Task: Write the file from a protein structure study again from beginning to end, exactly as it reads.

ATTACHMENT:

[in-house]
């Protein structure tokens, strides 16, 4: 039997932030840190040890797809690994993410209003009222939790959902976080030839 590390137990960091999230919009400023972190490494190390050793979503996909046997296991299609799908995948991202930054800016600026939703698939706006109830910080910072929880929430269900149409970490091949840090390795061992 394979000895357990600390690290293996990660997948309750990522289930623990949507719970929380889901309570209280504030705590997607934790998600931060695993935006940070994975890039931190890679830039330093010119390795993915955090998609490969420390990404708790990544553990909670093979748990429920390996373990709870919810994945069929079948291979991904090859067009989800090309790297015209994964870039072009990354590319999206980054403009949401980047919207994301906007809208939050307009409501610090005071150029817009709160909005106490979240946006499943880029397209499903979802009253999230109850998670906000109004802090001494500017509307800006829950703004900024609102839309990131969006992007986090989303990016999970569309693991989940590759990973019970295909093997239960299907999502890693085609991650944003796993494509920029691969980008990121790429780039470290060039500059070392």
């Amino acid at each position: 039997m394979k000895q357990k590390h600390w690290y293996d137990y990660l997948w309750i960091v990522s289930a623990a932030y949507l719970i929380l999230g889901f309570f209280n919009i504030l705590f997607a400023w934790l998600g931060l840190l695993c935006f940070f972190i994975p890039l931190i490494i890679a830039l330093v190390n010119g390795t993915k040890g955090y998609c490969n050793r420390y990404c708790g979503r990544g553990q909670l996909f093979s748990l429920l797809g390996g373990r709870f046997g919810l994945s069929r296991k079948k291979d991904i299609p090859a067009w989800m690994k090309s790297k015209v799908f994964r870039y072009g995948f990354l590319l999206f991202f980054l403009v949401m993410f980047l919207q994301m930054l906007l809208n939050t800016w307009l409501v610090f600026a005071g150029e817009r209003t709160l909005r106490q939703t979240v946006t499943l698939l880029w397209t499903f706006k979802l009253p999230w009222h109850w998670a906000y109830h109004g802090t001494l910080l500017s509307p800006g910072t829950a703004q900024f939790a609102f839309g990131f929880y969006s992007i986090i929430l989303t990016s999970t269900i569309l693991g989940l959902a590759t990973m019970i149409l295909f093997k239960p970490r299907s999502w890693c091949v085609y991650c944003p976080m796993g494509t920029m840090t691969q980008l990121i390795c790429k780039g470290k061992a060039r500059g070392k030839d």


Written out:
[in-house]
């Protein structure tokens, strides 16, 4: 039997932030840190040890797809690994993410209003009222939790959902976080030839 590390137990960091999230919009400023972190490494190390050793979503996909046997296991299609799908995948991202930054800016600026939703698939706006109830910080910072929880929430269900149409970490091949840090390795061992 394979000895357990600390690290293996990660997948309750990522289930623990949507719970929380889901309570209280504030705590997607934790998600931060695993935006940070994975890039931190890679830039330093010119390795993915955090998609490969420390990404708790990544553990909670093979748990429920390996373990709870919810994945069929079948291979991904090859067009989800090309790297015209994964870039072009990354590319999206980054403009949401980047919207994301906007809208939050307009409501610090005071150029817009709160909005106490979240946006499943880029397209499903979802009253999230109850998670906000109004802090001494500017509307800006829950703004900024609102839309990131969006992007986090989303990016999970569309693991989940590759990973019970295909093997239960299907999502890693085609991650944003796993494509920029691969980008990121790429780039470290060039500059070392």
């Amino acid at each position: 039997m394979k000895q357990k590390h600390w690290y293996d137990y990660l997948w309750i960091v990522s289930a623990a932030y949507l719970i929380l999230g889901f309570f209280n919009i504030l705590f997607a400023w934790l998600g931060l840190l695993c935006f940070f972190i994975p890039l931190i490494i890679a830039l330093v190390n010119g390795t993915k040890g955090y998609c490969n050793r420390y990404c708790g979503r990544g553990q909670l996909f093979s748990l429920l797809g390996g373990r709870f046997g919810l994945s069929r296991k079948k291979d991904i299609p090859a067009w989800m690994k090309s790297k015209v799908f994964r870039y072009g995948f990354l590319l999206f991202f980054l403009v949401m993410f980047l919207q994301m930054l906007l809208n939050t800016w307009l409501v610090f600026a005071g150029e817009r209003t709160l909005r106490q939703t979240v946006t499943l698939l880029w397209t499903f706006k979802l009253p999230w009222h109850w998670a906000y109830h109004g802090t001494l910080l500017s509307p800006g910072t829950a703004q900024f939790a609102f839309g990131f929880y969006s992007i986090i929430l989303t990016s999970t269900i569309l693991g989940l959902a590759t990973m019970i149409l295909f093997k239960p970490r299907s999502w890693c091949v085609y991650c944003p976080m796993g494509t920029m840090t691969q980008l990121i390795c790429k780039g470290k061992a060039r500059g070392k030839d």